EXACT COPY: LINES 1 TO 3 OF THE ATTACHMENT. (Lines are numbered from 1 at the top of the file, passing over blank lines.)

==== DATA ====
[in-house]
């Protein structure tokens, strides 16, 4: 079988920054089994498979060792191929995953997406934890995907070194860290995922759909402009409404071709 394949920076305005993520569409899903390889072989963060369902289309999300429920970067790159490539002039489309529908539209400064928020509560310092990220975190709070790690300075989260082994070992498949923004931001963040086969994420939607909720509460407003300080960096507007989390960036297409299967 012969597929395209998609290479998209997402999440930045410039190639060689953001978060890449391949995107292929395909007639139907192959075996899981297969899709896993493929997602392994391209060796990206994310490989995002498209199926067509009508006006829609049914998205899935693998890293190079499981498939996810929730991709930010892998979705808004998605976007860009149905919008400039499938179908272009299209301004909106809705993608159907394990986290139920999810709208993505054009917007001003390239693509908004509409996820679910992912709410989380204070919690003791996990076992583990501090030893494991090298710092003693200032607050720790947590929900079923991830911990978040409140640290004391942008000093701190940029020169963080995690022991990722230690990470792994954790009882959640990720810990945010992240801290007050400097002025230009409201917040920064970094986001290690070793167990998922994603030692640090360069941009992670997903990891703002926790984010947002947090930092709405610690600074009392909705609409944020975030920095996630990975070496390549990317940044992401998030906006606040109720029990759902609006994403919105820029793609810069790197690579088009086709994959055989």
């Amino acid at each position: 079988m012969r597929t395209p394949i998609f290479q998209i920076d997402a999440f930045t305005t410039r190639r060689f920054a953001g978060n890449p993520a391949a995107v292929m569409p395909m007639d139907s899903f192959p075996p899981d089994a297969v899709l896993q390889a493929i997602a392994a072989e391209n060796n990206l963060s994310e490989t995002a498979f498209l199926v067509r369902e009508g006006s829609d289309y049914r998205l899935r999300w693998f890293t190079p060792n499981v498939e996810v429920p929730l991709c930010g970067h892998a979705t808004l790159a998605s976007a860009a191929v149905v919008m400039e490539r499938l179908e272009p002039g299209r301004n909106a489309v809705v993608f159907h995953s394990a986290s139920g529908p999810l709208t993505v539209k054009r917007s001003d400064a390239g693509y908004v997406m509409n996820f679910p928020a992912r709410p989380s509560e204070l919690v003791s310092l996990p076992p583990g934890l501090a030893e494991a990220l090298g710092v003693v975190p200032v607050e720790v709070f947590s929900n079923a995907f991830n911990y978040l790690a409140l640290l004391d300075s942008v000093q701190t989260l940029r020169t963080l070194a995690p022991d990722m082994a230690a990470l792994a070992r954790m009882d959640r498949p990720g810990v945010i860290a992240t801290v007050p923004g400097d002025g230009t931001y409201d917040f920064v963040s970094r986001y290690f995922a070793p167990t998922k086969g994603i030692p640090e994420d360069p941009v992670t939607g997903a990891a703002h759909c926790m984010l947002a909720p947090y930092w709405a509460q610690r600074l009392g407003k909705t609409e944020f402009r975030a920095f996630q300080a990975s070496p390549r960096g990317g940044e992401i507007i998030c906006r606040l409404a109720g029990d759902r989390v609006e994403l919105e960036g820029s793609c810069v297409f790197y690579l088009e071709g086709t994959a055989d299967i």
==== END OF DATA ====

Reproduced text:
[in-house]
């Protein structure tokens, strides 16, 4: 079988920054089994498979060792191929995953997406934890995907070194860290995922759909402009409404071709 394949920076305005993520569409899903390889072989963060369902289309999300429920970067790159490539002039489309529908539209400064928020509560310092990220975190709070790690300075989260082994070992498949923004931001963040086969994420939607909720509460407003300080960096507007989390960036297409299967 012969597929395209998609290479998209997402999440930045410039190639060689953001978060890449391949995107292929395909007639139907192959075996899981297969899709896993493929997602392994391209060796990206994310490989995002498209199926067509009508006006829609049914998205899935693998890293190079499981498939996810929730991709930010892998979705808004998605976007860009149905919008400039499938179908272009299209301004909106809705993608159907394990986290139920999810709208993505054009917007001003390239693509908004509409996820679910992912709410989380204070919690003791996990076992583990501090030893494991090298710092003693200032607050720790947590929900079923991830911990978040409140640290004391942008000093701190940029020169963080995690022991990722230690990470792994954790009882959640990720810990945010992240801290007050400097002025230009409201917040920064970094986001290690070793167990998922994603030692640090360069941009992670997903990891703002926790984010947002947090930092709405610690600074009392909705609409944020975030920095996630990975070496390549990317940044992401998030906006606040109720029990759902609006994403919105820029793609810069790197690579088009086709994959055989």
């Amino acid at each position: 079988m012969r597929t395209p394949i998609f290479q998209i920076d997402a999440f930045t305005t410039r190639r060689f920054a953001g978060n890449p993520a391949a995107v292929m569409p395909m007639d139907s899903f192959p075996p899981d089994a297969v899709l896993q390889a493929i997602a392994a072989e391209n060796n990206l963060s994310e490989t995002a498979f498209l199926v067509r369902e009508g006006s829609d289309y049914r998205l899935r999300w693998f890293t190079p060792n499981v498939e996810v429920p929730l991709c930010g970067h892998a979705t808004l790159a998605s976007a860009a191929v149905v919008m400039e490539r499938l179908e272009p002039g299209r301004n909106a489309v809705v993608f159907h995953s394990a986290s139920g529908p999810l709208t993505v539209k054009r917007s001003d400064a390239g693509y908004v997406m509409n996820f679910p928020a992912r709410p989380s509560e204070l919690v003791s310092l996990p076992p583990g934890l501090a030893e494991a990220l090298g710092v003693v975190p200032v607050e720790v709070f947590s929900n079923a995907f991830n911990y978040l790690a409140l640290l004391d300075s942008v000093q701190t989260l940029r020169t963080l070194a995690p022991d990722m082994a230690a990470l792994a070992r954790m009882d959640r498949p990720g810990v945010i860290a992240t801290v007050p923004g400097d002025g230009t931001y409201d917040f920064v963040s970094r986001y290690f995922a070793p167990t998922k086969g994603i030692p640090e994420d360069p941009v992670t939607g997903a990891a703002h759909c926790m984010l947002a909720p947090y930092w709405a509460q610690r600074l009392g407003k909705t609409e944020f402009r975030a920095f996630q300080a990975s070496p390549r960096g990317g940044e992401i507007i998030c906006r606040l409404a109720g029990d759902r989390v609006e994403l919105e960036g820029s793609c810069v297409f790197y690579l088009e071709g086709t994959a055989d299967i």